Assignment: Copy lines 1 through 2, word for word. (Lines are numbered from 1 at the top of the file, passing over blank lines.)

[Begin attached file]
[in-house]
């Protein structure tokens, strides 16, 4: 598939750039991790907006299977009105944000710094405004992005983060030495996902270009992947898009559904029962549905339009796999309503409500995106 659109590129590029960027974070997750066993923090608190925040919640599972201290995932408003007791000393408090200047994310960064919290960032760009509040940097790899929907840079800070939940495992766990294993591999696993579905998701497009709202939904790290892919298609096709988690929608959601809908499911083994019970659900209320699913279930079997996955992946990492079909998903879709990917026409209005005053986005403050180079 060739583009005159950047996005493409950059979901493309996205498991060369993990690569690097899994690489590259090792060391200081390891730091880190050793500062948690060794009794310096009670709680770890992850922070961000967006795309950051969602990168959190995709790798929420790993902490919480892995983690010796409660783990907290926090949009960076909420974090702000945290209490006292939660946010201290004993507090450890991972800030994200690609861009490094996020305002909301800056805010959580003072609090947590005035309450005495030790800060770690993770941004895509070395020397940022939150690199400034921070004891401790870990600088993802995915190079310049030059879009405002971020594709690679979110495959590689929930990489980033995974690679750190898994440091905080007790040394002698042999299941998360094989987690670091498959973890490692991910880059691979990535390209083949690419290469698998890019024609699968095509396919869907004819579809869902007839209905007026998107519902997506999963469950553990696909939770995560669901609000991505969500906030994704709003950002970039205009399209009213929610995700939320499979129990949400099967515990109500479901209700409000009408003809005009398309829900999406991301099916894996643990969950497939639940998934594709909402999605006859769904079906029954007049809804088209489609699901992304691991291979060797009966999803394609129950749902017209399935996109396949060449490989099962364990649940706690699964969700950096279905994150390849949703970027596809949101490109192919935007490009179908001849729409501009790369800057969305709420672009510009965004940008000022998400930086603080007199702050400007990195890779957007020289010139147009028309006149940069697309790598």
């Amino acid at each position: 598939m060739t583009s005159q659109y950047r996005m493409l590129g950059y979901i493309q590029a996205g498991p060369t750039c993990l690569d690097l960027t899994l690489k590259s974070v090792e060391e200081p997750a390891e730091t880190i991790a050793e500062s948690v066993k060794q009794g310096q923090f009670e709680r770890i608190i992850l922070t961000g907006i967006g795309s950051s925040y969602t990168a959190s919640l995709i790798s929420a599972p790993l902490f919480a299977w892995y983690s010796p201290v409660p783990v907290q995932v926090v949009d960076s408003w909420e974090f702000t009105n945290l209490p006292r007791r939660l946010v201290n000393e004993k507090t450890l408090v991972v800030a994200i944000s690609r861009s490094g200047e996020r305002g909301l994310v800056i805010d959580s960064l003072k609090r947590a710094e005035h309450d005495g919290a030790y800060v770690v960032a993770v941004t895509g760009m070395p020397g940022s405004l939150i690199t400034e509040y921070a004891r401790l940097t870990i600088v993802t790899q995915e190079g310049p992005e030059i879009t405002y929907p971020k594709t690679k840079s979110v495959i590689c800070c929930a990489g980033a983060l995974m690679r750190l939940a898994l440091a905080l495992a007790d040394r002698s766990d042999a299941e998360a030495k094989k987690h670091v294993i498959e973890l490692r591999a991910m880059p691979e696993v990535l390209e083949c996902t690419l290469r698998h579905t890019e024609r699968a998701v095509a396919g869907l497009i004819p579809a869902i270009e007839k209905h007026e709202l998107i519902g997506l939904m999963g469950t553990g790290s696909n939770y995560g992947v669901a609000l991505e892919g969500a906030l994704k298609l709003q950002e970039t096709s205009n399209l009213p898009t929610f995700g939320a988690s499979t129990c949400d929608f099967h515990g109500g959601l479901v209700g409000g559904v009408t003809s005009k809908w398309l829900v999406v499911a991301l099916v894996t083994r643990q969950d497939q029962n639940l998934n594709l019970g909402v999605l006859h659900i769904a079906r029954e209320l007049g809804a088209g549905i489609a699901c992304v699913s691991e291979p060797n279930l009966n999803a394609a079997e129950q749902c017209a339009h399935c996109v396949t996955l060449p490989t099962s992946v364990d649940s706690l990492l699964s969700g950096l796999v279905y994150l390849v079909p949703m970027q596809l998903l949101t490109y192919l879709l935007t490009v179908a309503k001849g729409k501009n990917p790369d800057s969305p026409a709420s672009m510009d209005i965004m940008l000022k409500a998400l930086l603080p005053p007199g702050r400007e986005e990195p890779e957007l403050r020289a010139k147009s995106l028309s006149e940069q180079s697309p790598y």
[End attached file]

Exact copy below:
[in-house]
């Protein structure tokens, strides 16, 4: 598939750039991790907006299977009105944000710094405004992005983060030495996902270009992947898009559904029962549905339009796999309503409500995106 659109590129590029960027974070997750066993923090608190925040919640599972201290995932408003007791000393408090200047994310960064919290960032760009509040940097790899929907840079800070939940495992766990294993591999696993579905998701497009709202939904790290892919298609096709988690929608959601809908499911083994019970659900209320699913279930079997996955992946990492079909998903879709990917026409209005005053986005403050180079 060739583009005159950047996005493409950059979901493309996205498991060369993990690569690097899994690489590259090792060391200081390891730091880190050793500062948690060794009794310096009670709680770890992850922070961000967006795309950051969602990168959190995709790798929420790993902490919480892995983690010796409660783990907290926090949009960076909420974090702000945290209490006292939660946010201290004993507090450890991972800030994200690609861009490094996020305002909301800056805010959580003072609090947590005035309450005495030790800060770690993770941004895509070395020397940022939150690199400034921070004891401790870990600088993802995915190079310049030059879009405002971020594709690679979110495959590689929930990489980033995974690679750190898994440091905080007790040394002698042999299941998360094989987690670091498959973890490692991910880059691979990535390209083949690419290469698998890019024609699968095509396919869907004819579809869902007839209905007026998107519902997506999963469950553990696909939770995560669901609000991505969500906030994704709003950002970039205009399209009213929610995700939320499979129990949400099967515990109500479901209700409000009408003809005009398309829900999406991301099916894996643990969950497939639940998934594709909402999605006859769904079906029954007049809804088209489609699901992304691991291979060797009966999803394609129950749902017209399935996109396949060449490989099962364990649940706690699964969700950096279905994150390849949703970027596809949101490109192919935007490009179908001849729409501009790369800057969305709420672009510009965004940008000022998400930086603080007199702050400007990195890779957007020289010139147009028309006149940069697309790598």